Your first encounter with the army is your Tzav Rishon. It is used to set your physical profile and kaba(qualitative score). The day will comprise of data verification, a personal interview (only for males), a medical examination and various tests. Bring with you relevant doctor’s notes, graduation certificates, identification cards, etc. You will walk between different stations at the lishkat hagiyus. Once you are done with a specific station, a soldier will tell you where to go next. This whole process usually will not take more than a day. But it is a long day, so please bring food, water, book, and most importantly, your teudat zehut or passport.
Here you will be asked questions about basic information like personal information (and that of your parents), Your address and telephone number, educational background and years of study, Hebrew level evaluation, languages you speak, profession (if any), certificates and licenses, family problems, and individual needs (including learning disabilities, religious levels, etc.)
This is about trying to determine your motivation to be in a combat unit. Women who are interested in serving in a combat unit will be asked to a personal interview at a later date
The medical exam is to determine your physical profile. It includes a urine test, eye exam, height/weight, and a doctor’s visit. In rare cases you may be asked to take a blood test if the doctors feel that you may have a medical condition.
The Profile Scale (21 – 97)
21: Not fit for military service
But, you can volunteer, and have a semi-normal military service, without cadet training (a.k.a boot camp)
24: Temporary Profile
This means that at this point in time you are not fit for service, but that the status may change in a few months
i.e. you recently underwent surgery, or were in a car accident
45 or 64: Fit for non-combatant units
72, 82, 97: Fit for combat units
72: Artillery and Armory Units (i.e. Tanks)
82: Infantry (Nachal, Golani, etc.)
97: Infantry, Commando Units/Sayerot (Special Forces), Air Force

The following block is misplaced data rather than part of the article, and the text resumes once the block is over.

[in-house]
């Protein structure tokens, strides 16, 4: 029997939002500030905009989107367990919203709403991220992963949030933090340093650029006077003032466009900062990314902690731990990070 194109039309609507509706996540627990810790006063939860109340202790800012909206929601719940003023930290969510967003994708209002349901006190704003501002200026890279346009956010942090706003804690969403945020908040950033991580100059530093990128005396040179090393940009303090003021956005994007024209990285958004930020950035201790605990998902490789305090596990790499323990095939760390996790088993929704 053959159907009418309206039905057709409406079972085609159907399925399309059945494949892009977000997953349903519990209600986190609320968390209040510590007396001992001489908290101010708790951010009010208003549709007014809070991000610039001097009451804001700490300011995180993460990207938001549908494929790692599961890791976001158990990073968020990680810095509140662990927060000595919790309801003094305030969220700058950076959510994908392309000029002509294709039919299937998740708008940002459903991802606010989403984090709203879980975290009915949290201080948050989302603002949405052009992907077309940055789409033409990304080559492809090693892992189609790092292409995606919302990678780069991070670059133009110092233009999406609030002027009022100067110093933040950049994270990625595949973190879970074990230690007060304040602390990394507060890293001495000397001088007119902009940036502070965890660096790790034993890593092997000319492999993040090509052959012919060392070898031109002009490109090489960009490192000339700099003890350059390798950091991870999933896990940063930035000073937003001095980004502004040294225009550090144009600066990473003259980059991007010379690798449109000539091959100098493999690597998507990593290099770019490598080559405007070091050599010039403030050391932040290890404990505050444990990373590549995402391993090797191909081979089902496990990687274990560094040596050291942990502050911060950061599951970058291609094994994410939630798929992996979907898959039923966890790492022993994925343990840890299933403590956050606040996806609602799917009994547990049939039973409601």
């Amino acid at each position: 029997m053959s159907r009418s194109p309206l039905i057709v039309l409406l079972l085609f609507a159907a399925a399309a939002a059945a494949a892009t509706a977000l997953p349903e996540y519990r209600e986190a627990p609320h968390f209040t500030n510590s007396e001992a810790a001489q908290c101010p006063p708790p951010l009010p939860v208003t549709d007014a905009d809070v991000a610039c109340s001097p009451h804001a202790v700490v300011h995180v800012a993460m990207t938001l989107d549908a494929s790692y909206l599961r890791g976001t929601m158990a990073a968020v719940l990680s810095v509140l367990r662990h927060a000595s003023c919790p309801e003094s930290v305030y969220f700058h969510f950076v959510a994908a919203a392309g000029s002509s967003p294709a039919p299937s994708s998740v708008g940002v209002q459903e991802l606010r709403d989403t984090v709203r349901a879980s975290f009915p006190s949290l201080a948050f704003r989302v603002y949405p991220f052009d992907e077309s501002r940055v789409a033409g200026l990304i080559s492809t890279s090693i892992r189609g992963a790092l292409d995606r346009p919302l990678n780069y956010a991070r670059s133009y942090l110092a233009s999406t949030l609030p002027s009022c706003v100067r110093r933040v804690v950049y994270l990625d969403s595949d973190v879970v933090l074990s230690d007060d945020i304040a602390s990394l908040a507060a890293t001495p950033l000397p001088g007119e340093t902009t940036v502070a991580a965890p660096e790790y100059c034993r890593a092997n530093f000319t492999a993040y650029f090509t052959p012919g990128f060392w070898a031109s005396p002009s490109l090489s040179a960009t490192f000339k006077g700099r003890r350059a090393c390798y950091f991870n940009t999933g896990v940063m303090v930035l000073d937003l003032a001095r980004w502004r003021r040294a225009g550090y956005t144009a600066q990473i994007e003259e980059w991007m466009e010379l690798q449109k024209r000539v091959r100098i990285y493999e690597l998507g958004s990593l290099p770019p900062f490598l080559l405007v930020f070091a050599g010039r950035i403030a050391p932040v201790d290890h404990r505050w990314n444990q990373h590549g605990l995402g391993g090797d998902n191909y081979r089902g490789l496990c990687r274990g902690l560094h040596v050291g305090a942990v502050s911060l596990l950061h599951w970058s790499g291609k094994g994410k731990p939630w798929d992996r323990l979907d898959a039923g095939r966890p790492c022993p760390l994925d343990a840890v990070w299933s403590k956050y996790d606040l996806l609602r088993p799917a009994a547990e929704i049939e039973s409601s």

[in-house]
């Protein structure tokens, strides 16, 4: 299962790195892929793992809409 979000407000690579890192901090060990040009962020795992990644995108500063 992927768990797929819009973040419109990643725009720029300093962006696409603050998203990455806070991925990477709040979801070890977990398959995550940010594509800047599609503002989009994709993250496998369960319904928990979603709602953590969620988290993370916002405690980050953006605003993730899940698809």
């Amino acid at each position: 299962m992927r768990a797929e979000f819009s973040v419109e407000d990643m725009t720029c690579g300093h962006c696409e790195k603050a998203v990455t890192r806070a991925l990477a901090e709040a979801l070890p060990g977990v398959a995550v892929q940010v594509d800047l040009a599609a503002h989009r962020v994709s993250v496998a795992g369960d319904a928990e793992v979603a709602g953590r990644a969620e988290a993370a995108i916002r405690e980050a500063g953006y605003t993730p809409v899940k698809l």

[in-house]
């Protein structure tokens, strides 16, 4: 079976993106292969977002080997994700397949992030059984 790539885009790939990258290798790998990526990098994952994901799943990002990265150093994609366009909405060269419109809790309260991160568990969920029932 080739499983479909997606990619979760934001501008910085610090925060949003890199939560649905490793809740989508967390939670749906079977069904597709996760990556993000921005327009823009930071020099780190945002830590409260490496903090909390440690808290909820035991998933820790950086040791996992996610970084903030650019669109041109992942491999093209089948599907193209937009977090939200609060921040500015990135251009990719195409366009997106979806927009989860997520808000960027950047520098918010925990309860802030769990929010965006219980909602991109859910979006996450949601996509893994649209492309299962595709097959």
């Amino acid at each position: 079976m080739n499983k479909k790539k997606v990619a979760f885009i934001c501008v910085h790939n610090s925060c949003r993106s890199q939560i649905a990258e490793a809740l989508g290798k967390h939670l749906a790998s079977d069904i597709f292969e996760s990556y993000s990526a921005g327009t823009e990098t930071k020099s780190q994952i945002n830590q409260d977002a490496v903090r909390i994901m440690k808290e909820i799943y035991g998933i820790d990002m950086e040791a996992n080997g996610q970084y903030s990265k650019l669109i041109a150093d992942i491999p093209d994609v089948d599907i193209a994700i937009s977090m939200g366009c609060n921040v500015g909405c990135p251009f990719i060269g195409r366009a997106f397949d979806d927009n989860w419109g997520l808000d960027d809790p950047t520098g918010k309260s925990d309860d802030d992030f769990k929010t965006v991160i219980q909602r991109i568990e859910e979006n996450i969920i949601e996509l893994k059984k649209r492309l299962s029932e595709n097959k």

These tests comprised of quantitative reasoning exercises – Math, Shapes and reading comprehension. Based on your Hebrew evaluation, you will have the option to take the test in one of the following languages: English, French, Arabic, Spanish, Russian and Amharic. The non-Hebrew version does not have reading comprehension and is a significantly shorter test (1/2 hour compared to 2.5 hours). However, remember: to be in a unit which requires going through a course and non-physical training, you need to have a basic proficiency of Hebrew.
This determines what types of units you are eligible. It helps the army find the best job fit for your abilities. It is comprised of your educational background, test scores and personal interview (for men). You can see your score on your personal profile on the Olim al Madim website or contact the Rakaz Olim Chadashim.
You may be asked to see a mental health officer. Don’t worry, this doesn’t mean that the IDF thinks your crazy. Rather, if you have special needs (ranging from not speaking enough Hebrew, to learning disabilities, to high levels of religious observance), the army wants to watch out for you during your service. Even if you do not get called to see the Kaban but you feel the need to, you can make this request.